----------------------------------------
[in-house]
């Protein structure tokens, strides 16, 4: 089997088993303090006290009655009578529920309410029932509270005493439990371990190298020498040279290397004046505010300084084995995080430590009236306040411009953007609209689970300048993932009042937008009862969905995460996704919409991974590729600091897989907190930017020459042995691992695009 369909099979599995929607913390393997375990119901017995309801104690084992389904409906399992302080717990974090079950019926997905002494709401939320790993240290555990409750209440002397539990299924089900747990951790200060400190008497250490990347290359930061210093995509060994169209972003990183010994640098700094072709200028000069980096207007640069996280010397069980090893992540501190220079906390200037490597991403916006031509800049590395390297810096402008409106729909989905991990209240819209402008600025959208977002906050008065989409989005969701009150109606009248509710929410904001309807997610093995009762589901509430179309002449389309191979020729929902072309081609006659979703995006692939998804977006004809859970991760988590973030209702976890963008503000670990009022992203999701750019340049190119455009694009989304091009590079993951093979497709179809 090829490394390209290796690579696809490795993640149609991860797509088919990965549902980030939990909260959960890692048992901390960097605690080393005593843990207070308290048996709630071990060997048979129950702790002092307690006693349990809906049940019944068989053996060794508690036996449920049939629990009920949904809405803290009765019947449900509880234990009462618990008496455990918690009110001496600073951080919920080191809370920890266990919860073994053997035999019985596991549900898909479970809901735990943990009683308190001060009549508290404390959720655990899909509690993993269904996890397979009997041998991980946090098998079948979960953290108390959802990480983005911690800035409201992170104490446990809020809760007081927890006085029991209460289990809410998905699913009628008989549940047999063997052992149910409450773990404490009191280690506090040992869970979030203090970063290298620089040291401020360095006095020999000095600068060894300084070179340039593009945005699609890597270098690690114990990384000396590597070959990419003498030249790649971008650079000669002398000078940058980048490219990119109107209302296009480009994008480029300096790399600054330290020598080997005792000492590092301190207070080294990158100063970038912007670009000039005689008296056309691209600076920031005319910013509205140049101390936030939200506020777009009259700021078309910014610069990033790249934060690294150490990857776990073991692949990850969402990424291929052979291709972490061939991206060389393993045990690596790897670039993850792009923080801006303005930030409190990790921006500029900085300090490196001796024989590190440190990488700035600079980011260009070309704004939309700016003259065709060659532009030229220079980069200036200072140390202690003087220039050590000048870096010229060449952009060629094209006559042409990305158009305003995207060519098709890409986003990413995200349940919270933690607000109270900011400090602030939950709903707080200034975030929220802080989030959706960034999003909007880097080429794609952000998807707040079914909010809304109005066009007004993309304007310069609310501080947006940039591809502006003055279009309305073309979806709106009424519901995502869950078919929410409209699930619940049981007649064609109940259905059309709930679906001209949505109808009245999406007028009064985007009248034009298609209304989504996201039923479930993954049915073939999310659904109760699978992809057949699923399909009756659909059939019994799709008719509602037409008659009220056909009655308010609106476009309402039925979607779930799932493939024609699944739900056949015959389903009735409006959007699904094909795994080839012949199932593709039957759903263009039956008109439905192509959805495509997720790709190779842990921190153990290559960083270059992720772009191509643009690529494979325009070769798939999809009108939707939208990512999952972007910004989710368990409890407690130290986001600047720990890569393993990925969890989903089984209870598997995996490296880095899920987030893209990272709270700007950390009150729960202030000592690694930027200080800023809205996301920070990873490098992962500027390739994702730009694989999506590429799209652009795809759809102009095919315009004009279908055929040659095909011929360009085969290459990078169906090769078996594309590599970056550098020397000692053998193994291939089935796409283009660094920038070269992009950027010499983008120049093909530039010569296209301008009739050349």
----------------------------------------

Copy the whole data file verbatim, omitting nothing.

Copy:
[in-house]
């Protein structure tokens, strides 16, 4: 089997088993303090006290009655009578529920309410029932509270005493439990371990190298020498040279290397004046505010300084084995995080430590009236306040411009953007609209689970300048993932009042937008009862969905995460996704919409991974590729600091897989907190930017020459042995691992695009 369909099979599995929607913390393997375990119901017995309801104690084992389904409906399992302080717990974090079950019926997905002494709401939320790993240290555990409750209440002397539990299924089900747990951790200060400190008497250490990347290359930061210093995509060994169209972003990183010994640098700094072709200028000069980096207007640069996280010397069980090893992540501190220079906390200037490597991403916006031509800049590395390297810096402008409106729909989905991990209240819209402008600025959208977002906050008065989409989005969701009150109606009248509710929410904001309807997610093995009762589901509430179309002449389309191979020729929902072309081609006659979703995006692939998804977006004809859970991760988590973030209702976890963008503000670990009022992203999701750019340049190119455009694009989304091009590079993951093979497709179809 090829490394390209290796690579696809490795993640149609991860797509088919990965549902980030939990909260959960890692048992901390960097605690080393005593843990207070308290048996709630071990060997048979129950702790002092307690006693349990809906049940019944068989053996060794508690036996449920049939629990009920949904809405803290009765019947449900509880234990009462618990008496455990918690009110001496600073951080919920080191809370920890266990919860073994053997035999019985596991549900898909479970809901735990943990009683308190001060009549508290404390959720655990899909509690993993269904996890397979009997041998991980946090098998079948979960953290108390959802990480983005911690800035409201992170104490446990809020809760007081927890006085029991209460289990809410998905699913009628008989549940047999063997052992149910409450773990404490009191280690506090040992869970979030203090970063290298620089040291401020360095006095020999000095600068060894300084070179340039593009945005699609890597270098690690114990990384000396590597070959990419003498030249790649971008650079000669002398000078940058980048490219990119109107209302296009480009994008480029300096790399600054330290020598080997005792000492590092301190207070080294990158100063970038912007670009000039005689008296056309691209600076920031005319910013509205140049101390936030939200506020777009009259700021078309910014610069990033790249934060690294150490990857776990073991692949990850969402990424291929052979291709972490061939991206060389393993045990690596790897670039993850792009923080801006303005930030409190990790921006500029900085300090490196001796024989590190440190990488700035600079980011260009070309704004939309700016003259065709060659532009030229220079980069200036200072140390202690003087220039050590000048870096010229060449952009060629094209006559042409990305158009305003995207060519098709890409986003990413995200349940919270933690607000109270900011400090602030939950709903707080200034975030929220802080989030959706960034999003909007880097080429794609952000998807707040079914909010809304109005066009007004993309304007310069609310501080947006940039591809502006003055279009309305073309979806709106009424519901995502869950078919929410409209699930619940049981007649064609109940259905059309709930679906001209949505109808009245999406007028009064985007009248034009298609209304989504996201039923479930993954049915073939999310659904109760699978992809057949699923399909009756659909059939019994799709008719509602037409008659009220056909009655308010609106476009309402039925979607779930799932493939024609699944739900056949015959389903009735409006959007699904094909795994080839012949199932593709039957759903263009039956008109439905192509959805495509997720790709190779842990921190153990290559960083270059992720772009191509643009690529494979325009070769798939999809009108939707939208990512999952972007910004989710368990409890407690130290986001600047720990890569393993990925969890989903089984209870598997995996490296880095899920987030893209990272709270700007950390009150729960202030000592690694930027200080800023809205996301920070990873490098992962500027390739994702730009694989999506590429799209652009795809759809102009095919315009004009279908055929040659095909011929360009085969290459990078169906090769078996594309590599970056550098020397000692053998193994291939089935796409283009660094920038070269992009950027010499983008120049093909530039010569296209301008009739050349």